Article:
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Updated 10:00 AM February 20, 2006
 

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U-M Hospital, Taubman Center turn 20

Related story:
Regents approve new look for children's and women's hospital>

Two decades ago, The Oprah Winfrey Show was new and the top-grossing films were "Top Gun," "Crocodile Dundee" and "Platoon." Gladys Knight, Dionne Warwick, Stevie Wonder and Elton John sang "That's What Friends Are For," and the Food and Drug Administration approved the first genetically engineered vaccine for hepatitis B.

Biotechnology was revving up, and medical science was becoming more complicated.

It also was 1986 when the entity known as the U-M Hospitals and Health Centers (UMHHC) was formed, with the opening of a new hospital and outpatient building. After 10 years of planning and at a cost of $285 million, the new University Hospital replaced the 61-year-old building known as "Old Main" and became the site for all adult inpatients.

On Feb. 14, 1986, Old Main's last 400 patients and approximately 5,000 faculty and staff members moved to the new 11-story University Hospital. The adjacent A. Alfred Taubman Health Care Center, with room for dozens of outpatient clinics, also opened, signaling the trend toward more outpatient care.

"The opening of the University Hospital and Taubman Center 20 years ago was a historic moment in the history of the U-M Health System (UMHS) and in shaping the achievements of the Hospitals and Health Centers during the following two decades," says Douglas Strong, interim chief executive officer for UMHHC and UMHS associate vice president for finance and strategy. "This investment was a key factor in building the reputation, success and financial stability that we currently enjoy."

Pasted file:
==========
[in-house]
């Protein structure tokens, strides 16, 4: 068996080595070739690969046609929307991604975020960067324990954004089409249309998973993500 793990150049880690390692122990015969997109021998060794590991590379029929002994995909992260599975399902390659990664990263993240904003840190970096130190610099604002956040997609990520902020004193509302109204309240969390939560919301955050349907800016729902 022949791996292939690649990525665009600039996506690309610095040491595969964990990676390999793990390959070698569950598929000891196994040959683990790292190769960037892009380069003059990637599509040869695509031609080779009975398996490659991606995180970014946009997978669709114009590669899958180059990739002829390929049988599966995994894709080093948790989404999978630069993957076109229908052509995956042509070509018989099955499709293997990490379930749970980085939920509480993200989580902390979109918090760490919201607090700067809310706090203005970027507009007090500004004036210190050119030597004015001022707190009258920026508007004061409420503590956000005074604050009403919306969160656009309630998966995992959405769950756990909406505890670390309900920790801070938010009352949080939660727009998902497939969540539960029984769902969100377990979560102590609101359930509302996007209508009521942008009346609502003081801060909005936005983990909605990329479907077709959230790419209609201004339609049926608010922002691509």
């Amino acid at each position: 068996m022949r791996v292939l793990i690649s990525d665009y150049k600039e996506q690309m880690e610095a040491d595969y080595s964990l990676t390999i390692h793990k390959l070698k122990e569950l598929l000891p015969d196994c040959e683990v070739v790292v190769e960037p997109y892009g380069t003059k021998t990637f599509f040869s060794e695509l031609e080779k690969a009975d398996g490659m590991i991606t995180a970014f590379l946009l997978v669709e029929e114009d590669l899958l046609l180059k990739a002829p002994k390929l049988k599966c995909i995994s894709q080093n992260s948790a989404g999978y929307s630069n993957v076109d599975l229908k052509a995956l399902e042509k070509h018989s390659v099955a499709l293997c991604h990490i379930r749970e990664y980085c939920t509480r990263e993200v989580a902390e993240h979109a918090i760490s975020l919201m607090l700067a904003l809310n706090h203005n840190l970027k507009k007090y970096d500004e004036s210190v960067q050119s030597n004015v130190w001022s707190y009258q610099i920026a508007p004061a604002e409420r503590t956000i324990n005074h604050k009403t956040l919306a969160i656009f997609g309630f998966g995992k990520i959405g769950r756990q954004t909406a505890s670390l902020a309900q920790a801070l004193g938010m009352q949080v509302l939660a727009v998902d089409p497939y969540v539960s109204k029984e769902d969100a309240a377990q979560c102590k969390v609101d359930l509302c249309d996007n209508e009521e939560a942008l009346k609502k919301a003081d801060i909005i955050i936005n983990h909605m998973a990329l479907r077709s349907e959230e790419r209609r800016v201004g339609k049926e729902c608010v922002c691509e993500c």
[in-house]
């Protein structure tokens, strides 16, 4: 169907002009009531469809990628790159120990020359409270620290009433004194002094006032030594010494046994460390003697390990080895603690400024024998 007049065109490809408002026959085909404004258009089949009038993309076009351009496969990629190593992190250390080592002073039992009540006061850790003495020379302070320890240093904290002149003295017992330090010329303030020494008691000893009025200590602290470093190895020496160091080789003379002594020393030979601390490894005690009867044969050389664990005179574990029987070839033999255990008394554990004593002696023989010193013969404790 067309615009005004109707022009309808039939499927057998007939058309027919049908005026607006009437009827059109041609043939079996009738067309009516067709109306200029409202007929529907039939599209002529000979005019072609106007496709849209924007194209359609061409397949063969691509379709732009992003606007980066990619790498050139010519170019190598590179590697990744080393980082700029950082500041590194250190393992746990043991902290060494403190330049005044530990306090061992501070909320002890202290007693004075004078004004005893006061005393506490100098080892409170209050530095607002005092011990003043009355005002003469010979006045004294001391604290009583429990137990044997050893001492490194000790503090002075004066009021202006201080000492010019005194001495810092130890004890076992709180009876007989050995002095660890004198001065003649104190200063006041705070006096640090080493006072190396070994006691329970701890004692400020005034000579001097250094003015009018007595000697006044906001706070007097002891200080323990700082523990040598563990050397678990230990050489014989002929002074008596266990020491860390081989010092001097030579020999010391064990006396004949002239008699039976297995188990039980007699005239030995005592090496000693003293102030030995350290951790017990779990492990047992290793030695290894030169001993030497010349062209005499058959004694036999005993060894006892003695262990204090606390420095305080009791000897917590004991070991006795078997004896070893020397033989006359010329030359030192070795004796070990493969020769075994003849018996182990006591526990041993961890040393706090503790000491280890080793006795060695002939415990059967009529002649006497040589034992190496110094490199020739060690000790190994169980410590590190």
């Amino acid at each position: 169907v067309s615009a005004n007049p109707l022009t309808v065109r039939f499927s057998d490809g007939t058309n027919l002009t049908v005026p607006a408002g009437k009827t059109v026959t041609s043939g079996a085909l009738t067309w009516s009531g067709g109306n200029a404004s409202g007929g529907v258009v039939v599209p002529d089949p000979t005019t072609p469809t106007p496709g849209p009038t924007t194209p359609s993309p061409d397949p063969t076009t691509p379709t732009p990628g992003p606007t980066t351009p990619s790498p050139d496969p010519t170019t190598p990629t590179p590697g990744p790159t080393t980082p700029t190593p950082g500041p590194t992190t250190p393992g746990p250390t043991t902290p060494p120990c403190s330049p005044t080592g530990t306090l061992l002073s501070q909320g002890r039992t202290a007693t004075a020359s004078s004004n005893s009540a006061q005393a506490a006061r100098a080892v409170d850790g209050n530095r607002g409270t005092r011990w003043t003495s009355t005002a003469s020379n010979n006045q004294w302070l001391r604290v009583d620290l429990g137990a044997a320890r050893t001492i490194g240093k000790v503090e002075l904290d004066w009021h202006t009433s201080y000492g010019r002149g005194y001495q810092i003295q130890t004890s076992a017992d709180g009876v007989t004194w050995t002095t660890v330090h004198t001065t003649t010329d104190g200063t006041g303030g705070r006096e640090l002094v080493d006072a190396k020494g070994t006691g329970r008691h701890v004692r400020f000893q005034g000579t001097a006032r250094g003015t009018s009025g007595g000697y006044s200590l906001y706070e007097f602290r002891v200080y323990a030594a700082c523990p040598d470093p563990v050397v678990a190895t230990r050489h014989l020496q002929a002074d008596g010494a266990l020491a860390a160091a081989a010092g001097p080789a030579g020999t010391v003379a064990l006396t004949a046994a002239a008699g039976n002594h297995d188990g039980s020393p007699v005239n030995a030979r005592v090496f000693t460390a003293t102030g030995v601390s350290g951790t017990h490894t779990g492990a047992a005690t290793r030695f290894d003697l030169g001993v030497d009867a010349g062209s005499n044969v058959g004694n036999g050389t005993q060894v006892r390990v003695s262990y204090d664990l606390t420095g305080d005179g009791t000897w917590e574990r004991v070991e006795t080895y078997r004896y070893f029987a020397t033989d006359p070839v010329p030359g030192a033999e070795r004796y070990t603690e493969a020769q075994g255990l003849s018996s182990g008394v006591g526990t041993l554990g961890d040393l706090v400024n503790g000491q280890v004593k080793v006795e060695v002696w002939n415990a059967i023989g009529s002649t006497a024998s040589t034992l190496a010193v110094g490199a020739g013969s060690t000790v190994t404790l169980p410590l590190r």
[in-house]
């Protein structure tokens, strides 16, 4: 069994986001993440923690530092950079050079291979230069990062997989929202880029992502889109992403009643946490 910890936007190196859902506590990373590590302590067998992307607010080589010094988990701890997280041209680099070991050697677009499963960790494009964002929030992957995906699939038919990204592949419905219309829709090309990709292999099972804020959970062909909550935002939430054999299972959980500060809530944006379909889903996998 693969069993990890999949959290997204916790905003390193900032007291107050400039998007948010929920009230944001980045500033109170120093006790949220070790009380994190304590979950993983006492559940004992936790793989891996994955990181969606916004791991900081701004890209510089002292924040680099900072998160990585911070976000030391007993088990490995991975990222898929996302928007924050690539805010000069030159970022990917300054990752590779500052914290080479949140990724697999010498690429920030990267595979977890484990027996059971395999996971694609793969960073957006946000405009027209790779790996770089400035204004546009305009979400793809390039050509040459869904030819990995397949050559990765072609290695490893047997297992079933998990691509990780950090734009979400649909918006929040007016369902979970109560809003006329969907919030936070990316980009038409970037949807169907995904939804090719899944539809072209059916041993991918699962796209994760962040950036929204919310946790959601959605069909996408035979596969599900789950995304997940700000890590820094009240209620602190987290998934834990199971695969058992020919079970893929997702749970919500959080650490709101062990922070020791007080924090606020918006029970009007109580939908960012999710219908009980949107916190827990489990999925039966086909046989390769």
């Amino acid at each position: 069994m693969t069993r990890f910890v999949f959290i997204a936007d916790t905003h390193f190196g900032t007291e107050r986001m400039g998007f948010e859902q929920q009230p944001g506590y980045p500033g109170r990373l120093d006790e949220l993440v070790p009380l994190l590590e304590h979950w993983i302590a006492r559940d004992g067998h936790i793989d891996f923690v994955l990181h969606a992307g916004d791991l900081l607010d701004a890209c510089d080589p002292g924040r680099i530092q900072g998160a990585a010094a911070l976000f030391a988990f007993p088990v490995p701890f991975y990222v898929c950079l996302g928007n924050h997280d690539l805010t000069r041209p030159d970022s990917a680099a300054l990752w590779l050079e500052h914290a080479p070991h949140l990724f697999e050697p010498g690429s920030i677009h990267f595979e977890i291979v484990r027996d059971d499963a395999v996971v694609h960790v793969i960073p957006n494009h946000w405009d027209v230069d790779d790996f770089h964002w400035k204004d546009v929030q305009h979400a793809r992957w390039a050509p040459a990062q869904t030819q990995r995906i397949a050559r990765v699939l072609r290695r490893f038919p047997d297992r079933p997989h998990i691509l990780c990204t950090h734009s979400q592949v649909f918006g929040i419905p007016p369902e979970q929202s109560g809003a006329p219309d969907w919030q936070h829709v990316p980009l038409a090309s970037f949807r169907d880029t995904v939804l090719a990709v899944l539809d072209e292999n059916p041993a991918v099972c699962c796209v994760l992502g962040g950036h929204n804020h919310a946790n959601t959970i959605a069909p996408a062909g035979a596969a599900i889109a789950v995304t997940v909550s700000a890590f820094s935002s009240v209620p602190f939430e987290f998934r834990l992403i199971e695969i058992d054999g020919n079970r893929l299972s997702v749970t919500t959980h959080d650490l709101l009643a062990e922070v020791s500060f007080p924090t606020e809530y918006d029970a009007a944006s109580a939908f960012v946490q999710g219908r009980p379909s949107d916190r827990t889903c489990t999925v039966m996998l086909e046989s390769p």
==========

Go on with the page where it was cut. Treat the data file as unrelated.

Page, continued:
In the two decades since, UMHS has continued to expand facilities and services to meet demand for its nationally recognized medical care, research and education with the following:

• In 1990 UMHHC integrated services for children and women and opened 221,000 square feet of new space adjacent to C.S. Mott Children's Hospital and Women's Hospital.

• In 1997, an $88-million clinical and research facility housing the Comprehensive Cancer Center and Geriatrics Center opened.

• In 2001, the National Institutes of Health awarded Medical School researchers a record $203 million and plans were unveiled for a new Biomedical Science Research Building. Last week, the first scientists began moving their laboratories into the 470,000-square-foot facility.

• Also in 2001, UMHS established the nation's first comprehensive Depression Center, which will move into its new clinical, research and education facility—the Rachel Upjohn Building—this fall, along with outpatient mental health and substance abuse clinics.

• In 2003, ground was broken at the Old Main site for the 350,000-square-foot Cardiovascular Center, where patients will receive start-to-finish heart and vascular care beginning in mid-2007.

A campaign is under way to raise funds for a new children's and women's hospital to open in 2011 (see related story). A new facility for outpatient surgery and medical procedures at the East Ann Arbor Medical Campus at Plymouth and Earhart Roads is planned for a spring opening.

Kellogg Eye Center recently received approval to build an expansion that will house its clinics, as well as the Brehm Center for Type 1 Diabetes Research and Analysis.

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